FRESNO, California — Californians posted a 22 percent savings in water use in October, marking the first month residents have missed the state's mandatory 25 percent conservation target since enforcement of the cutbacks began in June, officials said Tuesday in Sacramento.
Regulators anticipated the dip because temperatures during the month were seven degrees above the same period two years ago, driving up the watering of yards.
In the months ahead, options for saving water could be harder to find now that the state has entered cooler months when people don't water their yards as much.
Forecasters also predict the coming of an El Nino condition that could drench the state and perhaps make people feel strict conservation isn't necessary.
Felicia Marcus, chairwoman of the State Water Resource Control Board, warned that it's not time to ease conservation efforts.
"We can't know when the drought will end," she said. "We have to keep saving every drop we can."
Marcus stressed that California is meeting its long-term water conservation target. For the five months since the mandate cutbacks went into effect, residents have saved an average of 27 percent a month. In addition, California has already reached 76 percent of its conservation goal for the period set to end in February.
The water saved so far is enough to last 4.6 million residents — the combined population of San Diego and Sacramento counties — for a year, said Katheryn Landau, an environmental scientist for the state water board.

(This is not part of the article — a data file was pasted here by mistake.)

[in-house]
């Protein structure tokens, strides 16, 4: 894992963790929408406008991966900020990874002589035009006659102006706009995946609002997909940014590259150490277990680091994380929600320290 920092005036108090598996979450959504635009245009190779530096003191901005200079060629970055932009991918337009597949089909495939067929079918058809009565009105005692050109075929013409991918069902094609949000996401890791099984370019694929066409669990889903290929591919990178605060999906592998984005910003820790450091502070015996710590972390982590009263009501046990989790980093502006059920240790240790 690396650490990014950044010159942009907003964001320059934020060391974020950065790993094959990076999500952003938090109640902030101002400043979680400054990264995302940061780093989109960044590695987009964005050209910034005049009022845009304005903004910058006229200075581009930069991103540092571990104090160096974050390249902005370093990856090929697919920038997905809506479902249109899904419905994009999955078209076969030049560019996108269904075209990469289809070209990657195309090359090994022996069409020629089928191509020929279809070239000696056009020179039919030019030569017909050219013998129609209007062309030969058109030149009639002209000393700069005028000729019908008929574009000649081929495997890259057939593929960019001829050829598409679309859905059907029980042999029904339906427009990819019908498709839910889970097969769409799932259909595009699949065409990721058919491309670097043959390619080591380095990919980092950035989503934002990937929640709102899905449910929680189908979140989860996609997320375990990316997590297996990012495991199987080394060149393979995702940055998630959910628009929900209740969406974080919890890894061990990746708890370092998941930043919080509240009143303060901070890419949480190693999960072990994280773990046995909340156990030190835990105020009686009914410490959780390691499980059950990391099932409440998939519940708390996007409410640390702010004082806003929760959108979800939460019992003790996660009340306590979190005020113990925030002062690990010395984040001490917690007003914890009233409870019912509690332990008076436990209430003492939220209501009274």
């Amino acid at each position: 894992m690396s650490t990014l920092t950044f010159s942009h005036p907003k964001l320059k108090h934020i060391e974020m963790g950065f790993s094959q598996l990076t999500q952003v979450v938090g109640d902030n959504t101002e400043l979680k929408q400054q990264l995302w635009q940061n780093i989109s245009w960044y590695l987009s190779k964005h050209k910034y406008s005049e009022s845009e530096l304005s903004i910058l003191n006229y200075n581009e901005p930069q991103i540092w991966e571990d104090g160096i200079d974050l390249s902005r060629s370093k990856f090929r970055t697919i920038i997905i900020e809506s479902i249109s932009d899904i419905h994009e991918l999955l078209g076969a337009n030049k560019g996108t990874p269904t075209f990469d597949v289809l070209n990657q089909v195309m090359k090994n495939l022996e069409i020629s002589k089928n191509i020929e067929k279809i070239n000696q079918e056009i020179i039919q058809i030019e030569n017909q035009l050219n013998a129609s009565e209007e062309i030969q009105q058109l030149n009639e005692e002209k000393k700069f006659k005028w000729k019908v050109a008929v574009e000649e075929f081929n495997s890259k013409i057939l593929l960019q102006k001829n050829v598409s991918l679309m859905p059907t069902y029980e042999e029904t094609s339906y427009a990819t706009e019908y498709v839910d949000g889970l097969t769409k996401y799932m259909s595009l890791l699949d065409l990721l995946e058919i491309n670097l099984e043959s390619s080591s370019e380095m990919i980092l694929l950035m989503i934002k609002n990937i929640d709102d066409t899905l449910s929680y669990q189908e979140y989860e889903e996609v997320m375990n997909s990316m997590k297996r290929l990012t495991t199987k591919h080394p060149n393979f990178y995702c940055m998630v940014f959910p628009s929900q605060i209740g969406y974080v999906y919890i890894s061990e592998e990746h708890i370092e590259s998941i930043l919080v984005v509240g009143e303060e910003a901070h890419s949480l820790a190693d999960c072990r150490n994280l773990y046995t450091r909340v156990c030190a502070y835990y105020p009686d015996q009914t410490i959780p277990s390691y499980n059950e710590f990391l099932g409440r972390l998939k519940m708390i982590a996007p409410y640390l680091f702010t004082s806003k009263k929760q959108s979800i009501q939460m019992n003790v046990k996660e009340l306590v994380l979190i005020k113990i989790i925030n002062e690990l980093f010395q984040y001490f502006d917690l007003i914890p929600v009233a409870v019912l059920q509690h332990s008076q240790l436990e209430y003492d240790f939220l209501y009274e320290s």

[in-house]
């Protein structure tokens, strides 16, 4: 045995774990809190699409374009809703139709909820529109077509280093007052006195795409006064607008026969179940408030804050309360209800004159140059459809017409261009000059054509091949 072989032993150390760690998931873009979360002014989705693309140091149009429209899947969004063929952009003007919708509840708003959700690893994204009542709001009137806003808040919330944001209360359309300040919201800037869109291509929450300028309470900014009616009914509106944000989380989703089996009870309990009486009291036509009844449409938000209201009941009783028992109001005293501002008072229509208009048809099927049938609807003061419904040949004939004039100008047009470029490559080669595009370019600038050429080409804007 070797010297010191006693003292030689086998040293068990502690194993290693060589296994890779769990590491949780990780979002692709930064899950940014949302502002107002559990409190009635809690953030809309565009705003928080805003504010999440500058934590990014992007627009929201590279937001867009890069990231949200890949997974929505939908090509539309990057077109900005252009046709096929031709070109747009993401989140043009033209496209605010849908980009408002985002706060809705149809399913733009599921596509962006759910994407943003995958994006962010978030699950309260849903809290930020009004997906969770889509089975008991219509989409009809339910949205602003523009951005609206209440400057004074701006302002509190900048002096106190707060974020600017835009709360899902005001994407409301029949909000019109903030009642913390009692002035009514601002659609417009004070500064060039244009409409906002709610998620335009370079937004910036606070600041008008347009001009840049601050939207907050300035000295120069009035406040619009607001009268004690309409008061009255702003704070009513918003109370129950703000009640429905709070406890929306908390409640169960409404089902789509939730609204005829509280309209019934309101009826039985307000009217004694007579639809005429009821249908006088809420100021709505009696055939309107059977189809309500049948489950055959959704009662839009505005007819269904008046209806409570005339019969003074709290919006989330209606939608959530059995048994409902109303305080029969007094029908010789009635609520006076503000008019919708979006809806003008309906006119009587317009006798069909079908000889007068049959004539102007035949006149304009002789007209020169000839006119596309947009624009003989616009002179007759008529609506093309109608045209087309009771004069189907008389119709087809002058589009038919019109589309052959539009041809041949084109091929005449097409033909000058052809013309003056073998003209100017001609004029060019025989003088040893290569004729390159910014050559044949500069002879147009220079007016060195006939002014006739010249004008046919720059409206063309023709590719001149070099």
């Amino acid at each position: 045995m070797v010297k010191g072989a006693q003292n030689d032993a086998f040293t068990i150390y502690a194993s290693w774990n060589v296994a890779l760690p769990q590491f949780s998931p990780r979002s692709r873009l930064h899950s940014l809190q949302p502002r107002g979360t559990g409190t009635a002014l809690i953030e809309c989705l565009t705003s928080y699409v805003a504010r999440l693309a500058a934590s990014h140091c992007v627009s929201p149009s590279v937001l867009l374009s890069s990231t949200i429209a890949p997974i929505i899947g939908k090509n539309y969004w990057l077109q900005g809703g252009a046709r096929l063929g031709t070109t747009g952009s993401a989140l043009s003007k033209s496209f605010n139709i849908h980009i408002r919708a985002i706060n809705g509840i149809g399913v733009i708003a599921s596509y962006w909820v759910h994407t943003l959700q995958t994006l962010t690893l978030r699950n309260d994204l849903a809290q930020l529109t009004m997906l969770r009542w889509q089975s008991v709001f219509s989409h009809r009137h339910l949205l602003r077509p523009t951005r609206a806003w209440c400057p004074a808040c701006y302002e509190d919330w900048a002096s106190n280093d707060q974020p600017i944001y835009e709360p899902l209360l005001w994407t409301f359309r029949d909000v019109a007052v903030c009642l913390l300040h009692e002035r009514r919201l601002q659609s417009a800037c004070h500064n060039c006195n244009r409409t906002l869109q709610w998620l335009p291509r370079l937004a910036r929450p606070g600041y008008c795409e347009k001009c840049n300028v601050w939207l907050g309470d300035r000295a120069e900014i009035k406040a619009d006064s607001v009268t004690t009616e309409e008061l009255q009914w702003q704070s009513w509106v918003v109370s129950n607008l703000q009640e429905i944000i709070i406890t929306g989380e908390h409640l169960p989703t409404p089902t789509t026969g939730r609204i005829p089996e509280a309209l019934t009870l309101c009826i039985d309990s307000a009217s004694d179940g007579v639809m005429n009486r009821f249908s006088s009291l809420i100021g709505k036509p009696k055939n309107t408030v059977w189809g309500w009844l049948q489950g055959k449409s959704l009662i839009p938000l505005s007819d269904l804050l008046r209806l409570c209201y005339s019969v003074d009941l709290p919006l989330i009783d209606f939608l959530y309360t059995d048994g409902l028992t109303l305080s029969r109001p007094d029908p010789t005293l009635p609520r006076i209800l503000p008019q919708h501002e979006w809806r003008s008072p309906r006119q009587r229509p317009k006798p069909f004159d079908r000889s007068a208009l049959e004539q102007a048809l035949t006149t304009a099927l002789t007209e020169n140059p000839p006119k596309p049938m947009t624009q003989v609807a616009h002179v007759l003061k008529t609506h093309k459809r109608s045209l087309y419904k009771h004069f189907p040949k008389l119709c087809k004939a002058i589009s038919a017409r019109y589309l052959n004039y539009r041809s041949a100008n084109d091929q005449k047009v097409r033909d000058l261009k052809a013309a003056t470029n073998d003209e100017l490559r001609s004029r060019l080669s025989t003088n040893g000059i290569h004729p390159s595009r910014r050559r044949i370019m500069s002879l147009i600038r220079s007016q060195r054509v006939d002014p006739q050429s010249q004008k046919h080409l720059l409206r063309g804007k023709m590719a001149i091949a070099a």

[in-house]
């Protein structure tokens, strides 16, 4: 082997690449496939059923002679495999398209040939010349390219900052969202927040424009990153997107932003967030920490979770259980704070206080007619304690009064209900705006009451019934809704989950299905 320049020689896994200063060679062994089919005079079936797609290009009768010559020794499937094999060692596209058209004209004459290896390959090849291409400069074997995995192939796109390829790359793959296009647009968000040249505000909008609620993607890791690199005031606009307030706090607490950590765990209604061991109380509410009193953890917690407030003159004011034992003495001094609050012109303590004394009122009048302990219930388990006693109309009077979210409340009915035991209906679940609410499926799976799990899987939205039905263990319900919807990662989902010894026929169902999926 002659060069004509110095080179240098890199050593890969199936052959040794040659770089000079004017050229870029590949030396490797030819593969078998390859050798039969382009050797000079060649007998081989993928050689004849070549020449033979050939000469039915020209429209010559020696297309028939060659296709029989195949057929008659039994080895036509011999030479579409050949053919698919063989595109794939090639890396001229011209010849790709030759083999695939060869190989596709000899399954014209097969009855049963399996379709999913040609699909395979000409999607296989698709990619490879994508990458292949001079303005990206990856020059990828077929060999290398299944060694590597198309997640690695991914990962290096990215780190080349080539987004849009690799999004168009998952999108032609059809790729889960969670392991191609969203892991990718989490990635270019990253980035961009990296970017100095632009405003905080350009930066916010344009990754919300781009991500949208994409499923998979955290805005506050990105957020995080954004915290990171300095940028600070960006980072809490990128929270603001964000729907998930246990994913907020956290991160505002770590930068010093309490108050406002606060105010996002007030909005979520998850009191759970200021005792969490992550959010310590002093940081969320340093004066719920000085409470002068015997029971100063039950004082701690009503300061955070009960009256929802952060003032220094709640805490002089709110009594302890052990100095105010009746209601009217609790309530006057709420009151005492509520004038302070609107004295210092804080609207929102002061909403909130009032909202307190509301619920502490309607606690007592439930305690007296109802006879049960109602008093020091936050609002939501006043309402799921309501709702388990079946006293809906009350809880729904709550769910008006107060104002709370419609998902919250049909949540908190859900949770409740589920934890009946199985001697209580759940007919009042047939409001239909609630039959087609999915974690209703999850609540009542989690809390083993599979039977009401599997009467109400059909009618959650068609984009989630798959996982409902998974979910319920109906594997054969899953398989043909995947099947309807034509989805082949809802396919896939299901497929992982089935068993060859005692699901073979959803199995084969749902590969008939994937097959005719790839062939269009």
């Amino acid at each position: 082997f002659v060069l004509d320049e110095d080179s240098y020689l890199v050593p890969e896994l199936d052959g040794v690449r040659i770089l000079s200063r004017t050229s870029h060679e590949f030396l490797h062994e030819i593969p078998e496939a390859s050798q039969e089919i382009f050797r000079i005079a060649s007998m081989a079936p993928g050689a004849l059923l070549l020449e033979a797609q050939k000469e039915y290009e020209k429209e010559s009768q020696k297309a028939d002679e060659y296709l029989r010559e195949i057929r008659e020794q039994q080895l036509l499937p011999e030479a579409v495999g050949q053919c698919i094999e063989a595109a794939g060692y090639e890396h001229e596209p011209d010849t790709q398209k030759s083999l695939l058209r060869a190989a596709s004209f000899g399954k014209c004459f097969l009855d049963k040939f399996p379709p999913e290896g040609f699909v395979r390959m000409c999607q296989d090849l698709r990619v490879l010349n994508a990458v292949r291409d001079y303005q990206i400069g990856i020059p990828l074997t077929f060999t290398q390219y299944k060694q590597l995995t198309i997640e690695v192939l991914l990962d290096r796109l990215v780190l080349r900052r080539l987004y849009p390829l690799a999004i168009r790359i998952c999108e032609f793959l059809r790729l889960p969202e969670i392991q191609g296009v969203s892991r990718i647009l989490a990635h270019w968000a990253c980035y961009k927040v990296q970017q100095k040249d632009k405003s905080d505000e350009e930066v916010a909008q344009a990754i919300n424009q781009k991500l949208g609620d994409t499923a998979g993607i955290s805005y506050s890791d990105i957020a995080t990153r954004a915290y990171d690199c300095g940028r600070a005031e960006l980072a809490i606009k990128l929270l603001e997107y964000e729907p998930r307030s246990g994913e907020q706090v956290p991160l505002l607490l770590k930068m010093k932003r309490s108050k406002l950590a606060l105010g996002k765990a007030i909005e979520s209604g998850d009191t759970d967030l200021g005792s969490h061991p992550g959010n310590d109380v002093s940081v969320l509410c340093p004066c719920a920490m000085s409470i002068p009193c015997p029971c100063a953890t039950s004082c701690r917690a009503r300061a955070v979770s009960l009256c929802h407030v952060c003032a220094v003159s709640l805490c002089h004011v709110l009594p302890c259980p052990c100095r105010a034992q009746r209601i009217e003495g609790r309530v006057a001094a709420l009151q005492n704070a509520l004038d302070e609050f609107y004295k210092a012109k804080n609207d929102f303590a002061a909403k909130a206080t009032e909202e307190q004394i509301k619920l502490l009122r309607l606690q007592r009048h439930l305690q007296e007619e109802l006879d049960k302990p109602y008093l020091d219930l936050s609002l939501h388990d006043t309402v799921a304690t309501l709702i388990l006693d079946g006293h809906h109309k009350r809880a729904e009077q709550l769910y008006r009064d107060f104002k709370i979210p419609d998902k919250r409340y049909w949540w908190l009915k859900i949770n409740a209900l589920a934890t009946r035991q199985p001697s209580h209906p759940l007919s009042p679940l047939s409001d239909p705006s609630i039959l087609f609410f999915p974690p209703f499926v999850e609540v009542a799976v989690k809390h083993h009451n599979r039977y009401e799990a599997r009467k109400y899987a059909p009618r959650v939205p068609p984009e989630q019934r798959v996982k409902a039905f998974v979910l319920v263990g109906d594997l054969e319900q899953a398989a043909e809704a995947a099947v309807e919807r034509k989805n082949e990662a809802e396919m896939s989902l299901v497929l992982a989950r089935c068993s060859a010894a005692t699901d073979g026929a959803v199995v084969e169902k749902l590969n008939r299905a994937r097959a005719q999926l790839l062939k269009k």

The mandate to conserve came as California experiences its driest four-year span on record. Gov. Jerry Brown called for the 25 percent reduction compared to the same period of 2013, the year before he declared a drought emergency.
In September, state officials for the first time fined four water suppliers for failing to meet their individual conservation targets. Beverly Hills, Indio, Redlands and the Coachella Valley Water District were each fined $61,000. Continued violations could lead to a cease-and-desist order with potential fines of $10,000 a day.
Brown, uncertain if drought-busting storms are coming this winter, recently extended his executive order preparing the state for a fifth year of drought. It allows emergency conservation to continue through October 2016 if dry conditions persist this January.
He took the action despite forecasters predicting the strong El Nino, an ocean-warming phenomenon that can change weather patterns globally and increase chances of heavy rain and snow pelting California.
So far, below-average rain and snowfall have fallen on the northern Sierra Nevada, while the central Sierra has received above average precipitation, said Craig Shoemaker, a meteorologist with the National Weather Service in Sacramento.
It is too early to know what the wet season will ultimately deliver, he said.
"Every El Nino can be a little different," Shoemaker said. "There is a long way to go in this season."